Dinners were either hit or miss. I really liked some of the recipes, while others were a total bust. For a quick, easy meal I liked to use Aidell’s chicken and apple sausage and a butternut squash. I would peel the squash, cut it up into roughly one inch cubes, toss it in some olive oil with salt and pepper, roast it at 400 degrees for fifteen minutes on a sheet pan. At the fifteen minute mark, I would take it out and toss it around, then add the sausage to the center of the pan (I butterflied the links so they would lay flat). Just cook the squash and sausage another fifteen minutes and dinner is done. Minimal prep and only one dirty pan. I did the same thing with some compliant Italian sausage that I found at Whole Foods, along with sliced bell peppers and onions. My other favorite meals included chicken saltimbocca (sub ghee for butter); sweet potato noodles with chorizo, baby spinach, and roasted red peppers (for the chorizo, I used a combination of ground pork and ground turkey with spices and red wine vinegar, recipe for that can be found here); beef and broccoli; chicken souvlaki & veggie skewers on the grill (we skipped the tzatziki sauce and used red onion, green bell pepper, and cherry tomatoes on the skewers along with the chicken); bacon-wrapped pork tenderloin; and chicken piccata. Most of these meals I served with some kind of roasted veggie – we like brussel sprouts, broccoli, butternut squash, sweet potatoes, and bell peppers among others. I like my roasted veggies pretty crispy, so I usually do them tossed in olive oil, salt, and pepper, spread out on a sheet pan, in a 400 degree oven for 15 minutes, out to flip ’em around, and back in for another 15 minutes.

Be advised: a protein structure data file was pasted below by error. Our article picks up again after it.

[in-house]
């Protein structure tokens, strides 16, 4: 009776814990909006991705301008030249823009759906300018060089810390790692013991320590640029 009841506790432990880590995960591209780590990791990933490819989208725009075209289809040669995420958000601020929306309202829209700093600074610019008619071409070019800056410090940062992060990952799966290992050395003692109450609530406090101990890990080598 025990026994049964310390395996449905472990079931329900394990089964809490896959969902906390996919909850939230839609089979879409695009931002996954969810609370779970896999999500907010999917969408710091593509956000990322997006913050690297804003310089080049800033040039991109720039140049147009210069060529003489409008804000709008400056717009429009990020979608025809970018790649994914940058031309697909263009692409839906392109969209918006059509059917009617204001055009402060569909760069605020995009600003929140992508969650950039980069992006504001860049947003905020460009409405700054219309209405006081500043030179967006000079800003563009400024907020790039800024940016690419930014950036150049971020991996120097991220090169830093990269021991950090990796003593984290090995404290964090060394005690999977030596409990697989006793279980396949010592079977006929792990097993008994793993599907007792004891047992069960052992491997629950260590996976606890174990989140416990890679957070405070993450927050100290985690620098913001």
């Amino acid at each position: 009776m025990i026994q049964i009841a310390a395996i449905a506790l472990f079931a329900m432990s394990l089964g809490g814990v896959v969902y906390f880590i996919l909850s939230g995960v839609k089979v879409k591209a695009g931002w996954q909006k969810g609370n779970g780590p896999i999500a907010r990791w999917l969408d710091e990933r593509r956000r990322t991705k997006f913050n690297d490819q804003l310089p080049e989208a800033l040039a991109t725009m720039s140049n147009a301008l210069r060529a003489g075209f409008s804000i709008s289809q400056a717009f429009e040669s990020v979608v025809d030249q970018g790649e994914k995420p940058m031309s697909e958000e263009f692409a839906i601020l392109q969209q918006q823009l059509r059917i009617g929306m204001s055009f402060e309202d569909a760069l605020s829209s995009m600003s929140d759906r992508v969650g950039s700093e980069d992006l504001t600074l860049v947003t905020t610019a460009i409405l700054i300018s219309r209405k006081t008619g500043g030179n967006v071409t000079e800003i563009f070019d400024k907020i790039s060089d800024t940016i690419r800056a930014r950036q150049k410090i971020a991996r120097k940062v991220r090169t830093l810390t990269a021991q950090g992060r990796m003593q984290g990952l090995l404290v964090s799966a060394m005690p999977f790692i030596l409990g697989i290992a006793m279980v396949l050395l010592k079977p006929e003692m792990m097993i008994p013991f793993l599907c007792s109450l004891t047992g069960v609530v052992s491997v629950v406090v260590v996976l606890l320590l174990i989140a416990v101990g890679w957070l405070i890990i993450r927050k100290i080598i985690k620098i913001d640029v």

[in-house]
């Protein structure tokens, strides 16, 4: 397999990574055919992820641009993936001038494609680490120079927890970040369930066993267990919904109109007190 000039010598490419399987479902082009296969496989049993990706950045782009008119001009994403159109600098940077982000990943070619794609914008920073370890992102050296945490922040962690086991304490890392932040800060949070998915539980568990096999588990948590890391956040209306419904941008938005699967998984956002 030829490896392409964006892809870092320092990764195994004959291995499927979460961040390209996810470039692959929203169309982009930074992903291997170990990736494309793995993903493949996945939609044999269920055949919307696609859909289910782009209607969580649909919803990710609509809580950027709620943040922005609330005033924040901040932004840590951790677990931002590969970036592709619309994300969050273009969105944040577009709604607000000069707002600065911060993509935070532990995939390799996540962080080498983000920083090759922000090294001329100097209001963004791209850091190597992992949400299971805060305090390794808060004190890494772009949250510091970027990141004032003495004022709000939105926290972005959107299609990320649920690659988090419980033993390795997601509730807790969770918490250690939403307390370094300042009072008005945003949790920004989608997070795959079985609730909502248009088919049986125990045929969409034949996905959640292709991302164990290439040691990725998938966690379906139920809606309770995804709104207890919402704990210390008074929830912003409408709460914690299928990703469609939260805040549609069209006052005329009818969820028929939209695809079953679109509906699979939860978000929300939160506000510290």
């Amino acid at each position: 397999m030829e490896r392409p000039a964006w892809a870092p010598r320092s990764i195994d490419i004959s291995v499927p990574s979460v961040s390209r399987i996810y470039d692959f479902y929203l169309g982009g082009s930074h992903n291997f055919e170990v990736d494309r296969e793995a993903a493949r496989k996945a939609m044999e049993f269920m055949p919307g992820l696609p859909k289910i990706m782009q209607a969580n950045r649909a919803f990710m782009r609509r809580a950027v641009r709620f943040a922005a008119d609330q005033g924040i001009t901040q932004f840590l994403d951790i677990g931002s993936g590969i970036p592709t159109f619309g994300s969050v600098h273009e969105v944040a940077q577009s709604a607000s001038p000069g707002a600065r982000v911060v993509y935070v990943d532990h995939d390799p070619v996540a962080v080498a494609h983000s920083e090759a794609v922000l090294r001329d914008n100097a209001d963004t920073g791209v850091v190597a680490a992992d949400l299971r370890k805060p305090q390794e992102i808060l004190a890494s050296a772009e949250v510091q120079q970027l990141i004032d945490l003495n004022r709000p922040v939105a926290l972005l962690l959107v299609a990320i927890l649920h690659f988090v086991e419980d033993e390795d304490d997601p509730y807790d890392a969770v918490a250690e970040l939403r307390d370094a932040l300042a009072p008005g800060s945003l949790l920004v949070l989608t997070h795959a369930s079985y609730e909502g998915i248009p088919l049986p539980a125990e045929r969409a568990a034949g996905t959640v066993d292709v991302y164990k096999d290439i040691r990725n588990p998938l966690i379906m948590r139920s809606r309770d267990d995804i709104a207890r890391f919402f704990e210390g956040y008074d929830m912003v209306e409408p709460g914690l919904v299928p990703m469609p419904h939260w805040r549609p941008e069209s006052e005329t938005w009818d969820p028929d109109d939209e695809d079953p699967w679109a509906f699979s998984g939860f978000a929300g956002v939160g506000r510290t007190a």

I’ve noticed a few changes since the start of my Whole30. I have more energy than I did before, even though Stella still keeps me up through the night. I’m able to keep up with laundry, clean my house, run errands, and more without needing a nap in the middle of the day. My skin seems a little clearer to me, although I still have the occasional breakout (always have, always will). I also haven’t had a single day where my stomach has hurt because of something I’ve eaten. Before Whole30, I definitely noticed some meals triggered cramping and just a general discomfort – particularly those with a lot of dairy. I’m a little nervous about reintroducing dairy; however, I’m also curious to see if my suspicions will be confirmed. My cravings for sweets have decreased drastically – I made roughly ten dozen chocolate chip cookies over the course of my Whole30 for friends and family without eating a single cookie. That being said, of course I would love some chocolate. However, the results that I’m seeing because of my dedication to these dietary changes are motivating me to stick with a paleo-inspired diet. Kyle and I talked about it, and we are going to try to stay paleo Monday through Friday. Weekends will be when we let ourselves have a glass of wine, some cheese on our morning eggs, or a little dessert from time to time.